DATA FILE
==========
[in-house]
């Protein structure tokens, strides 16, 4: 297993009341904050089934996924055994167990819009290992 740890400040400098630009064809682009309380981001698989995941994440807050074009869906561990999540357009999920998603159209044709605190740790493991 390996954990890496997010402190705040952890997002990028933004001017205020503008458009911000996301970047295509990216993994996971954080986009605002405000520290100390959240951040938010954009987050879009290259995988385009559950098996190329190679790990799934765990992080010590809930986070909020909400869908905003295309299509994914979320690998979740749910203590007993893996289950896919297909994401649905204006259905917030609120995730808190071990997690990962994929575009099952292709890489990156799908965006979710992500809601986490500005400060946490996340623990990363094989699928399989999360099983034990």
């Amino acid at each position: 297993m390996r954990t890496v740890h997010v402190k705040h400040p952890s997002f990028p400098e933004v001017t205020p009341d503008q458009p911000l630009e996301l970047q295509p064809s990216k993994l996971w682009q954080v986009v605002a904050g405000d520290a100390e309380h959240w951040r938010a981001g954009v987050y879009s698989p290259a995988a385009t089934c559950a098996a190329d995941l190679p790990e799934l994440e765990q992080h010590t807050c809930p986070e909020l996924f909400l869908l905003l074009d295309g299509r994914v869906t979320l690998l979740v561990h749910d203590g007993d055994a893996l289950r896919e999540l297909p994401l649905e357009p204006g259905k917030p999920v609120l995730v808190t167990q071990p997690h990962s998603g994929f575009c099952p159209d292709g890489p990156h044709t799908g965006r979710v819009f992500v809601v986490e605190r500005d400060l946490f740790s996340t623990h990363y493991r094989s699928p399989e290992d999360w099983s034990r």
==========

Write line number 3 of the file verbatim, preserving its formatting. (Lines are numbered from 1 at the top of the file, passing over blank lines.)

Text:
């Amino acid at each position: 297993m390996r954990t890496v740890h997010v402190k705040h400040p952890s997002f990028p400098e933004v001017t205020p009341d503008q458009p911000l630009e996301l970047q295509p064809s990216k993994l996971w682009q954080v986009v605002a904050g405000d520290a100390e309380h959240w951040r938010a981001g954009v987050y879009s698989p290259a995988a385009t089934c559950a098996a190329d995941l190679p790990e799934l994440e765990q992080h010590t807050c809930p986070e909020l996924f909400l869908l905003l074009d295309g299509r994914v869906t979320l690998l979740v561990h749910d203590g007993d055994a893996l289950r896919e999540l297909p994401l649905e357009p204006g259905k917030p999920v609120l995730v808190t167990q071990p997690h990962s998603g994929f575009c099952p159209d292709g890489p990156h044709t799908g965006r979710v819009f992500v809601v986490e605190r500005d400060l946490f740790s996340t623990h990363y493991r094989s699928p399989e290992d999360w099983s034990r």